1. Isn't it weird that ... the city of Seattle chose San Francisco-based URS Corporation, which brags on its web site about its work on scores of coal-fired power plants, to conduct its environmental review of the arena proposal?
Mayor Mike McGinn, the city's most prominent arena supporter, is also a prominent opponent of a proposal to site a new coal terminal in Bellingham, which, McGinn has argued, would be bad for the state's economy, its transportation system, its health, and its environment.
Isn't it weird that ... the city of Seattle chose San Francisco-based URS Corporation, which brags on its web site about its work on scores of coal-fired power plants, to conduct its environmental review of the arena proposal?
Maybe SSA Marine, the corporate owner of the coal terminal, should hire URS as well.
2. Isn't it weird that ... the Washington State Republicans re-elected Kirby Wilbur as their state party chair?
After the GOP had their asses handed to them in 2006, they booted then-chair Diane Tebelius, replacing her with Luke Esser. And after they got creamed again in 2010, they booted Esser, trading him in for right-wing talk jock Kirby Wilbur.
Well, with Rob McKenna, perhaps the best candidate they've fielded in decades, running for governor (and polling in the lead for most of the campaign), the Republicans just got slaughtered again in 2012.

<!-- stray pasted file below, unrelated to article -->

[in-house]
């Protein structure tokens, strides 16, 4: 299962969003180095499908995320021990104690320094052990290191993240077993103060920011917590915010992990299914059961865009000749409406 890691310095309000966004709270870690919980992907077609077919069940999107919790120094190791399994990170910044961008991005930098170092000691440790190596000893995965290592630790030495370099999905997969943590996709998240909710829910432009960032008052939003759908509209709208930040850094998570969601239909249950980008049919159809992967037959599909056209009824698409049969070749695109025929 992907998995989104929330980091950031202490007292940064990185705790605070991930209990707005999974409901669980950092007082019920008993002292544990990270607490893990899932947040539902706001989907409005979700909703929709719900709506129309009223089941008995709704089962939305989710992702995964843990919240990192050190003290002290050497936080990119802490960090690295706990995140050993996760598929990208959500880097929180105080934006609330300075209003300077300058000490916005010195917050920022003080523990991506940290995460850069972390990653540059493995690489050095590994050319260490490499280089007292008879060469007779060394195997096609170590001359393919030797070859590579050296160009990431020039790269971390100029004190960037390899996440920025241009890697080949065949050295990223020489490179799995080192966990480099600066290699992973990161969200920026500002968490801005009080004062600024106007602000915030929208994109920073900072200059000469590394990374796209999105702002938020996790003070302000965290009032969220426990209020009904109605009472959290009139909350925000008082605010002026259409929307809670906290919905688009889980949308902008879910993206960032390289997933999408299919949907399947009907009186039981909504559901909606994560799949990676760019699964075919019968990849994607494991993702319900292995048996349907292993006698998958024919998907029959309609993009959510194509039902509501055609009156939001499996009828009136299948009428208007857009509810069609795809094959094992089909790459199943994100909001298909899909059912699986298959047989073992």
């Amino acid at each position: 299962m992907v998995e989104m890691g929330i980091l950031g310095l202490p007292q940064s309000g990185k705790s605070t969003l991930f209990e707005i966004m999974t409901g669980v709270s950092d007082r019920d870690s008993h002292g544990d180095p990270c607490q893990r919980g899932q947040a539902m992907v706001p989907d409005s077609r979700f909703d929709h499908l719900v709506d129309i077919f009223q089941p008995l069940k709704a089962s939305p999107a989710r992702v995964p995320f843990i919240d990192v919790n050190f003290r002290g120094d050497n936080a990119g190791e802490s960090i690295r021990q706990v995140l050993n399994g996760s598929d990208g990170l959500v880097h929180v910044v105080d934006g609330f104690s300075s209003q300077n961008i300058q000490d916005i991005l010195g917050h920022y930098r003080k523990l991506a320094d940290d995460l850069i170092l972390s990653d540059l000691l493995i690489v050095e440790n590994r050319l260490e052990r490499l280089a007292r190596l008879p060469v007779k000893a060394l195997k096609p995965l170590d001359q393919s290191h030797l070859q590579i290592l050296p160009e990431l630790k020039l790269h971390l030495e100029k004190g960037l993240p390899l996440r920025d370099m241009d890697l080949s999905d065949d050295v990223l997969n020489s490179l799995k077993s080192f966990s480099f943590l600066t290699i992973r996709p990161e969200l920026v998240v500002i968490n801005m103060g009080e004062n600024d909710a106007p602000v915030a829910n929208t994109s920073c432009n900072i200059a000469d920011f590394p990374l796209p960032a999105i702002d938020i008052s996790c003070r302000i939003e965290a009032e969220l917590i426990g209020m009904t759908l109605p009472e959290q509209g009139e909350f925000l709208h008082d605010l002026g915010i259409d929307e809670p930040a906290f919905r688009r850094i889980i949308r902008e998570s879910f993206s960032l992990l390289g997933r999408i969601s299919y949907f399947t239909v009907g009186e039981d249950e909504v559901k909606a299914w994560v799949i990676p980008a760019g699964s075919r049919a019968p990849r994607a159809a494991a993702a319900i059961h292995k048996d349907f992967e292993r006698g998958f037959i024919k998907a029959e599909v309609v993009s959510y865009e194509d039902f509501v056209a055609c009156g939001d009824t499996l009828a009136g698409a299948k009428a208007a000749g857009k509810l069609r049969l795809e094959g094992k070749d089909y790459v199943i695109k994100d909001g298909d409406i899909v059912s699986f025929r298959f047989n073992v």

In addition to losing the governor's race (to aw, schucks Jay Inslee, no less), the Republicans also lost: the state AG's race; the supposedly tight U.S. rep race in the 1st Congressional District; and, just as in 2006, the U.S. senate race to less-than-charismatic incumbent Sen. Maria Cantwell.
The GOP supposedly went into existential suicide watch mode after this year's Democratic rout, in which Washington made national headlines for passing a Democratic party plank issue, gay marriage.
Whatever. The GOP announced today that Wilbur was re-elected chair.
3. Isn't it weird that ... Real Change director and social justice activist Tim Harris ran an editorial in the Real Change paper yesterday praising Mayor McGinn's Center City Initiative? Harris recently endorsed McGinn opponent Peter Steinbueck.
McGinn's Center City Initiative is an network of city projects city with the goal of making Seattle safer, cleaner, and more sustainable.
To be fair, none of the programs Harris specifically mentions—the 1811 Eastlake project for homeless alcoholics or the Downtown Emergency Service Center's Crisis Solutions Center—have much to do with McGinn's leadership.
4. And isn't it cool that ... liberal state Sen. Karen Keiser (D-33, Des Moines) has countered the Republican proposal to repeal the state's Family and Medical Leave Act—the 2007 program to give workers time off to care for newborns, newly adopted children, or sick family members—with a bill to expand it.
Keiser's bill gives workers more time off (12 weeks instead of five) and increases the pay. Keiser pays for the program by making workers and employers each chip in $2 a week.